Strike update: Almost 'business as usual'

Sat 1 Nov, 2014


Firefighters in Buckinghamshire and Milton Keynes are working almost as normal during the current four-day strike period called by the Fire Brigades Union (FBU).

This is partly because of a legal issue which arose when the FBU gave improper notification to Buckinghamshire & Milton Keynes Fire Authority of its intention to induce its members to strike. 

Buckinghamshire Fire & Rescue Service advised its FBU members to seek clarification from their union’s solicitors, and suggested that they sought guarantees that staff would not be liable to a range of sanctions, including dismissal, if they went on strike.

At 6pm yesterday (Friday 31 October), when the strike period was due to begin, the majority of Buckinghamshire Fire & Rescue Service’s FBU members reported for work.

Chief Operating Officer Jason Thelwell said: “The legal issue came about because of changes that the FBU has had to implement regarding the collection of union subscriptions from its members in Buckinghamshire and Milton Keynes, which came into effect in October.

“Although we have not received formal notification from Buckinghamshire and Milton Keynes FBU that it has called off the strike, all our stations are working almost as normal.

“We are pleased that firefighters have taken this decision and that they won't suffer further financial losses. We are still urging the public to take care during the strike period, and at all other times too, but it is almost a case of ‘business as usual’ in Buckinghamshire and Milton Keynes.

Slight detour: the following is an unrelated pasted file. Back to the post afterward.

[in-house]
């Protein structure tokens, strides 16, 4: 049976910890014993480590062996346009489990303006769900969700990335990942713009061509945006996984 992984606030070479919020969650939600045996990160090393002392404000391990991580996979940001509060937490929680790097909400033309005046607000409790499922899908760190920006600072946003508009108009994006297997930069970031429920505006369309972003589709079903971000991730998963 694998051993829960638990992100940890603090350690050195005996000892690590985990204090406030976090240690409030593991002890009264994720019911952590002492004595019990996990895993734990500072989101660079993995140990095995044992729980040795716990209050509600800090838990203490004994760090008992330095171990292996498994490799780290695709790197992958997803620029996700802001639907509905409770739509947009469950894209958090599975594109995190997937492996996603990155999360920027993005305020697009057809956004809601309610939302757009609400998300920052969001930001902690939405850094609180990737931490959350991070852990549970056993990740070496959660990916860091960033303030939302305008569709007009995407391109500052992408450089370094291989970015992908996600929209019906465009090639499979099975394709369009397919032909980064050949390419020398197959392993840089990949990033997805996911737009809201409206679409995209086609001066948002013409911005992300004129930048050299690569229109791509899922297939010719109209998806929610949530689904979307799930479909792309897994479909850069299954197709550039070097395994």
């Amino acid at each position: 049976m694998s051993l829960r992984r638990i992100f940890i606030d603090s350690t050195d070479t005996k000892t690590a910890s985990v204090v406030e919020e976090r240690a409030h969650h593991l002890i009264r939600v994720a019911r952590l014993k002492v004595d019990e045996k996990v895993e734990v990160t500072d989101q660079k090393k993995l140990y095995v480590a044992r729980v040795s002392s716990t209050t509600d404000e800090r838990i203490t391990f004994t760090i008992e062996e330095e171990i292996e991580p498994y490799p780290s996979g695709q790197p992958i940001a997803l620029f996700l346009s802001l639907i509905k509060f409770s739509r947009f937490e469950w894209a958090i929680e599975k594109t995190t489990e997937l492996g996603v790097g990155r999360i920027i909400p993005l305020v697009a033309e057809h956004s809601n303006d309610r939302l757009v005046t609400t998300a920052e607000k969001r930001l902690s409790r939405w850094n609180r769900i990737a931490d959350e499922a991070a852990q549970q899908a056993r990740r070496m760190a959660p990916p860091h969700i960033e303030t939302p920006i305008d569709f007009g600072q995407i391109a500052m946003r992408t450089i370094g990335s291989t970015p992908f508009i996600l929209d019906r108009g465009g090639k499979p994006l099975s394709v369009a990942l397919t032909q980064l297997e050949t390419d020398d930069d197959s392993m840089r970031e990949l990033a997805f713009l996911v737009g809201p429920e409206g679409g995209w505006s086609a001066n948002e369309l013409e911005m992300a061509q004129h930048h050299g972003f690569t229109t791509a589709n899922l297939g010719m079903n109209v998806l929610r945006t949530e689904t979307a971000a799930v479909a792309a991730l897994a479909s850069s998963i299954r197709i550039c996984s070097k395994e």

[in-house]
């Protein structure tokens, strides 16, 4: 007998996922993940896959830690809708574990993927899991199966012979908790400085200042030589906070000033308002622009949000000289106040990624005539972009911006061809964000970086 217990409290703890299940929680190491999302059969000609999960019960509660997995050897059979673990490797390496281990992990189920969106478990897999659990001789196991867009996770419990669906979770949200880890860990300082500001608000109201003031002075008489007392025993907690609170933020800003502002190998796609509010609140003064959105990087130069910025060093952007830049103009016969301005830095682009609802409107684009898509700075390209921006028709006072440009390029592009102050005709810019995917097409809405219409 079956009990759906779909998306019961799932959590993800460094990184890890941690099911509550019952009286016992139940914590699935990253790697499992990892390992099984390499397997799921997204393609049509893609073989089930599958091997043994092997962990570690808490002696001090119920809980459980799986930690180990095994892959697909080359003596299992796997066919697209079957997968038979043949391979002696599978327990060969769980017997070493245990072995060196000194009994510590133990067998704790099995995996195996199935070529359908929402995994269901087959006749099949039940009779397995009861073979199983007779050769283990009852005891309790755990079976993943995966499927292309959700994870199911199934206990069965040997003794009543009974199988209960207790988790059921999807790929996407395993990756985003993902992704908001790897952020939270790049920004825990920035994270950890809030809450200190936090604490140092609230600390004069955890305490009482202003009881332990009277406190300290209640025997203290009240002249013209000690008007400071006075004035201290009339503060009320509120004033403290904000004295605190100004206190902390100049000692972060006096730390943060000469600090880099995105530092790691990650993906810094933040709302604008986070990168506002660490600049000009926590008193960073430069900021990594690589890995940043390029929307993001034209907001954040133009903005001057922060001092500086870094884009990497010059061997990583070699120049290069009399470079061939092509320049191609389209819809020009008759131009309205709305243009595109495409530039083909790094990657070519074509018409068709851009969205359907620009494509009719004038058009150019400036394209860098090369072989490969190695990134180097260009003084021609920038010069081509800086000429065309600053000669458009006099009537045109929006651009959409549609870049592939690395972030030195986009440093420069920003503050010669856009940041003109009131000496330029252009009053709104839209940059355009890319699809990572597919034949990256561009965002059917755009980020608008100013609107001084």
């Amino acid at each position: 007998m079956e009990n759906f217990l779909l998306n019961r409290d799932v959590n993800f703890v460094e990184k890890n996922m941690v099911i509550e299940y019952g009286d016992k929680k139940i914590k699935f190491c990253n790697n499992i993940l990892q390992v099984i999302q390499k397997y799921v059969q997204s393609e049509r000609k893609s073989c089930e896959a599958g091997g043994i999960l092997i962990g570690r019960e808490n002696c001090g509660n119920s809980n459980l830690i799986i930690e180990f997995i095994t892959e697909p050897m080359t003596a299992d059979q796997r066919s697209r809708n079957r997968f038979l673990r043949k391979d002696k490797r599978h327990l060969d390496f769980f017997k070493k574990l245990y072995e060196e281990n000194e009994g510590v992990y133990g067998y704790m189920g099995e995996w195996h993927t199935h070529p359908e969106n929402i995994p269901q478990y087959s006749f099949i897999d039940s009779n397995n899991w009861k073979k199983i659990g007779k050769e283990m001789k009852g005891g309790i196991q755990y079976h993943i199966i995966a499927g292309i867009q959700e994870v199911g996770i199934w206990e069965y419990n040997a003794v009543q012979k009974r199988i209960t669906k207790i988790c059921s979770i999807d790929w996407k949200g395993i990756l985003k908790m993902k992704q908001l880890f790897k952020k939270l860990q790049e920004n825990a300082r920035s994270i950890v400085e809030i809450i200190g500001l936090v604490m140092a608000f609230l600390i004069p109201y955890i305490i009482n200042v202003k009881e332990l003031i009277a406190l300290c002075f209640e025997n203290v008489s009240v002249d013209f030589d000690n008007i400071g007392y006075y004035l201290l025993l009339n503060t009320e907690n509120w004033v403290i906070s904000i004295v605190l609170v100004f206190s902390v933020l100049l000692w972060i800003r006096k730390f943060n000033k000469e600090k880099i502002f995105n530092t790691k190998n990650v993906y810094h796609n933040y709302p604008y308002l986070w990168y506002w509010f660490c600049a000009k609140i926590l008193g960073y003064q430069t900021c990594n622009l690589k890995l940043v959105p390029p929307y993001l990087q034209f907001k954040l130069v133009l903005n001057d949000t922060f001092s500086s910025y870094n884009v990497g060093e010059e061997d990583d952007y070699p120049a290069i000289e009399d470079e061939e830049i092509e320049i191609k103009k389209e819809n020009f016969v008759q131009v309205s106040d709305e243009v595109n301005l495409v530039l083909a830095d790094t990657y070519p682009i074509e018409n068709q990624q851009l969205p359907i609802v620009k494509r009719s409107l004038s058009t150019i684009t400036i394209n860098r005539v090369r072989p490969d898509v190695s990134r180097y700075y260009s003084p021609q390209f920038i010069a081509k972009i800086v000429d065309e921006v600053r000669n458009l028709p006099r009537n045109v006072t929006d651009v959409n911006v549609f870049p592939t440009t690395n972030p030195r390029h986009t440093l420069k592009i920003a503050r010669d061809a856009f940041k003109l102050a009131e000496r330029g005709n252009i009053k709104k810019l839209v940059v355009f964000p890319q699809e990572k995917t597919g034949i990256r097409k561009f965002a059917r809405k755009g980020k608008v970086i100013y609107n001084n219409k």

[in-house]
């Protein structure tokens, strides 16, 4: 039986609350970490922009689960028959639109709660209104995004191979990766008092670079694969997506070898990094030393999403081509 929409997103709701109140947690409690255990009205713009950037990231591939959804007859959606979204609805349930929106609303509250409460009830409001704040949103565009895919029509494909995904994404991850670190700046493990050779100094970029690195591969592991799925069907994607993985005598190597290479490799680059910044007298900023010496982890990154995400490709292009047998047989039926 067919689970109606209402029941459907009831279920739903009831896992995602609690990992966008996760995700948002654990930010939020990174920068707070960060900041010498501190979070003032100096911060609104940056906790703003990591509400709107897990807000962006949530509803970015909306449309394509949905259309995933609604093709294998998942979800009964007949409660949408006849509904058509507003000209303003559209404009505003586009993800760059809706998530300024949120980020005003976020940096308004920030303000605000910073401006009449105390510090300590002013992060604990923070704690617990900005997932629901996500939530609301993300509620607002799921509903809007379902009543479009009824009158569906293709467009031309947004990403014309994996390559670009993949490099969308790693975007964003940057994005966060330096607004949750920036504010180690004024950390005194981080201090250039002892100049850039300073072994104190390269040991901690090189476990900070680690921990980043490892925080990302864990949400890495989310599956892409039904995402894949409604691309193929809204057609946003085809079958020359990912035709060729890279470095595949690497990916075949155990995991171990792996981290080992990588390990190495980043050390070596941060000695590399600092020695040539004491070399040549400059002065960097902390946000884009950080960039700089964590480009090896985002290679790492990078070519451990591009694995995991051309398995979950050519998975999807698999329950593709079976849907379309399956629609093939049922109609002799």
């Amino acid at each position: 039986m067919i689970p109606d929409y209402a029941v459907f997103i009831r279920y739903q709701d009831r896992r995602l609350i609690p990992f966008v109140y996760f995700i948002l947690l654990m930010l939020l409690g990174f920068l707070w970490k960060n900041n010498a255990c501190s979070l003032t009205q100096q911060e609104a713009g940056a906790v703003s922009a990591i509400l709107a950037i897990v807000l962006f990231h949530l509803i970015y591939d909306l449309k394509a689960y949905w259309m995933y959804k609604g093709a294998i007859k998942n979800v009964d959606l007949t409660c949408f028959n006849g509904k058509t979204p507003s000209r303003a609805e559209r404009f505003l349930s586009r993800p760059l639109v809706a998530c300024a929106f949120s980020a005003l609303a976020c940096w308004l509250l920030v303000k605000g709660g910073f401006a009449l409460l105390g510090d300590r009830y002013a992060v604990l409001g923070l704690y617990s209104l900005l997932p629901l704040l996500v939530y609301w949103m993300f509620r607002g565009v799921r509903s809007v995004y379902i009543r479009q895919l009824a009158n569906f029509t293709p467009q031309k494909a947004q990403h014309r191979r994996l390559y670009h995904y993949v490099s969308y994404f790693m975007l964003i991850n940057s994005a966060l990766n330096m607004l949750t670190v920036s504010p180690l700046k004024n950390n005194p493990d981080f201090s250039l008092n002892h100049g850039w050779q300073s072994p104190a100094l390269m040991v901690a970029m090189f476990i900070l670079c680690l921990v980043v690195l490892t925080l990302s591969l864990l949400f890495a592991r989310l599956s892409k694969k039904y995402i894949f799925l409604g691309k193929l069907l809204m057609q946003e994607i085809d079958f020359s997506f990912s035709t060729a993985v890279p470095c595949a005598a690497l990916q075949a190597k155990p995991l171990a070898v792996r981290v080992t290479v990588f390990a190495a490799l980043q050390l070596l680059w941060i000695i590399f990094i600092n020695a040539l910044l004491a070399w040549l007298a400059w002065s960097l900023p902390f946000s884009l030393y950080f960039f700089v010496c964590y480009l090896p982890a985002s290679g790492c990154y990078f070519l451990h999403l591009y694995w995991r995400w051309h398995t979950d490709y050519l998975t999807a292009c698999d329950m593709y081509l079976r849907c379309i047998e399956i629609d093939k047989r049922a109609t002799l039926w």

“A number of our firefighters had already made the decision to work during the strike even before the legal issue arose.

“Disappointingly, the situation has led to a great deal of abuse on social media, from people who don’t work for us and who don’t know all the facts, directed at Buckinghamshire Fire & Rescue Service’s senior officers.

“We wish they would put as much effort into encouraging the public to stay safe during the strike as they do into calling us names.

“All we had asked was for the union to confirm to its members that this strike action is 100 per cent legal. The fact that it couldn't convince its members that it would be seems to have been problematic."